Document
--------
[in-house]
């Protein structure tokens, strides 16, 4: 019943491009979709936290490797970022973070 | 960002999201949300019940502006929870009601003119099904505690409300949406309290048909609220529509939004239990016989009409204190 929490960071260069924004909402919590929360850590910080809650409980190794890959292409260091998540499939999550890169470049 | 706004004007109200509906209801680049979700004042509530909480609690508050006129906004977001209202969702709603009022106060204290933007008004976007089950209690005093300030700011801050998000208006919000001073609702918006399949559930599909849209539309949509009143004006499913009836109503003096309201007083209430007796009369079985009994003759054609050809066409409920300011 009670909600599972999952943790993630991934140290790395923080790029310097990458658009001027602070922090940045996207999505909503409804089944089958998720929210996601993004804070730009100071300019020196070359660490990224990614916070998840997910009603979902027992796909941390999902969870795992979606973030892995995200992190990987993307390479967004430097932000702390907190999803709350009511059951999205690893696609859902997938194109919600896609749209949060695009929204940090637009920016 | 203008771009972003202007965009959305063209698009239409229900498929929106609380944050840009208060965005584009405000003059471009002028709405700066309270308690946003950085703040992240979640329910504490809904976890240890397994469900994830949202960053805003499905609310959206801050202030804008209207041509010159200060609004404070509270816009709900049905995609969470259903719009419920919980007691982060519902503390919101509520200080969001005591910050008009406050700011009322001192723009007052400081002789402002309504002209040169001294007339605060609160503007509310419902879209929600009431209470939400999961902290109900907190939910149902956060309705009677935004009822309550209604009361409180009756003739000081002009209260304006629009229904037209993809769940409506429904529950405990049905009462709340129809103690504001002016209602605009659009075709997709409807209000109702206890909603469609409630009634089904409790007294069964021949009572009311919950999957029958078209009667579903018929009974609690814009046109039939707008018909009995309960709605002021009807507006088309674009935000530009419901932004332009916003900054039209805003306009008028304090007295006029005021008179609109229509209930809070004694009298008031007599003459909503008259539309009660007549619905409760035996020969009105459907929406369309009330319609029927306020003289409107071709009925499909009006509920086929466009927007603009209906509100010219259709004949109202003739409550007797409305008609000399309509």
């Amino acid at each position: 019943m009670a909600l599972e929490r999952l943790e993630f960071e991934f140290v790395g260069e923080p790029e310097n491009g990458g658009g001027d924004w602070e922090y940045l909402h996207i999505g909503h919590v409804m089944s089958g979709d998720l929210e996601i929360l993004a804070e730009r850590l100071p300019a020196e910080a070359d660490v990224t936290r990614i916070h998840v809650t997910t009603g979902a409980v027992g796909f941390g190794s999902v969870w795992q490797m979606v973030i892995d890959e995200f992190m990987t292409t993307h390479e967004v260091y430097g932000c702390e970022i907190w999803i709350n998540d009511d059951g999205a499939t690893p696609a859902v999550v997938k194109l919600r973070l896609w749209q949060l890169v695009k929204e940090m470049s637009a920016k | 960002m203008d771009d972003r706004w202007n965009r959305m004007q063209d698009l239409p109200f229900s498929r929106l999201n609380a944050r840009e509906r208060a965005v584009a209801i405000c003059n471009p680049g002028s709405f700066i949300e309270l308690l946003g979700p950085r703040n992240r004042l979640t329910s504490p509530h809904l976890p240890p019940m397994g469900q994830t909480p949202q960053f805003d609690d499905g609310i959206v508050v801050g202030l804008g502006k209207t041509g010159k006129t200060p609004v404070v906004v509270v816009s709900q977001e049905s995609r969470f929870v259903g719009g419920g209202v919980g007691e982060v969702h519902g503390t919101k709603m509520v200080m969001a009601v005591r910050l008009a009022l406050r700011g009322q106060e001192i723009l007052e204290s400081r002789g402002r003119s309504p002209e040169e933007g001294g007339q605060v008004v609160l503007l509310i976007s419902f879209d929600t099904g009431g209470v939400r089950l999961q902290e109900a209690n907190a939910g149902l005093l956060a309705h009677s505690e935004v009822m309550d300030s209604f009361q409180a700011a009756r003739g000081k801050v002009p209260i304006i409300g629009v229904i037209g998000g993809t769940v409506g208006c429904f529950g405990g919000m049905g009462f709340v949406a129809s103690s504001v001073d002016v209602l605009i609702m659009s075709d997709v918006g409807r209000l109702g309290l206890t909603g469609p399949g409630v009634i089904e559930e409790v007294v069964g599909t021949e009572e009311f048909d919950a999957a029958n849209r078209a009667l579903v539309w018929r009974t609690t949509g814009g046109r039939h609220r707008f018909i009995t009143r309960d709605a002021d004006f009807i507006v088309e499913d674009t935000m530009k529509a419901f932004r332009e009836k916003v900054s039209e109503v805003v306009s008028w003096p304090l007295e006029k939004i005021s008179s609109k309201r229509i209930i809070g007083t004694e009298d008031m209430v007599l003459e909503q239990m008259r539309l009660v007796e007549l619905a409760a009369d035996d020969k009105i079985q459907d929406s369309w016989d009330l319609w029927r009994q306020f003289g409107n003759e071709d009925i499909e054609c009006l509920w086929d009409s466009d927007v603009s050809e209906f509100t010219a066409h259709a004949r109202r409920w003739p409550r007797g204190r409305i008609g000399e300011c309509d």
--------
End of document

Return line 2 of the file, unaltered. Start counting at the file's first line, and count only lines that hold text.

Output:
């Protein structure tokens, strides 16, 4: 019943491009979709936290490797970022973070 | 960002999201949300019940502006929870009601003119099904505690409300949406309290048909609220529509939004239990016989009409204190 929490960071260069924004909402919590929360850590910080809650409980190794890959292409260091998540499939999550890169470049 | 706004004007109200509906209801680049979700004042509530909480609690508050006129906004977001209202969702709603009022106060204290933007008004976007089950209690005093300030700011801050998000208006919000001073609702918006399949559930599909849209539309949509009143004006499913009836109503003096309201007083209430007796009369079985009994003759054609050809066409409920300011 009670909600599972999952943790993630991934140290790395923080790029310097990458658009001027602070922090940045996207999505909503409804089944089958998720929210996601993004804070730009100071300019020196070359660490990224990614916070998840997910009603979902027992796909941390999902969870795992979606973030892995995200992190990987993307390479967004430097932000702390907190999803709350009511059951999205690893696609859902997938194109919600896609749209949060695009929204940090637009920016 | 203008771009972003202007965009959305063209698009239409229900498929929106609380944050840009208060965005584009405000003059471009002028709405700066309270308690946003950085703040992240979640329910504490809904976890240890397994469900994830949202960053805003499905609310959206801050202030804008209207041509010159200060609004404070509270816009709900049905995609969470259903719009419920919980007691982060519902503390919101509520200080969001005591910050008009406050700011009322001192723009007052400081002789402002309504002209040169001294007339605060609160503007509310419902879209929600009431209470939400999961902290109900907190939910149902956060309705009677935004009822309550209604009361409180009756003739000081002009209260304006629009229904037209993809769940409506429904529950405990049905009462709340129809103690504001002016209602605009659009075709997709409807209000109702206890909603469609409630009634089904409790007294069964021949009572009311919950999957029958078209009667579903018929009974609690814009046109039939707008018909009995309960709605002021009807507006088309674009935000530009419901932004332009916003900054039209805003306009008028304090007295006029005021008179609109229509209930809070004694009298008031007599003459909503008259539309009660007549619905409760035996020969009105459907929406369309009330319609029927306020003289409107071709009925499909009006509920086929466009927007603009209906509100010219259709004949109202003739409550007797409305008609000399309509």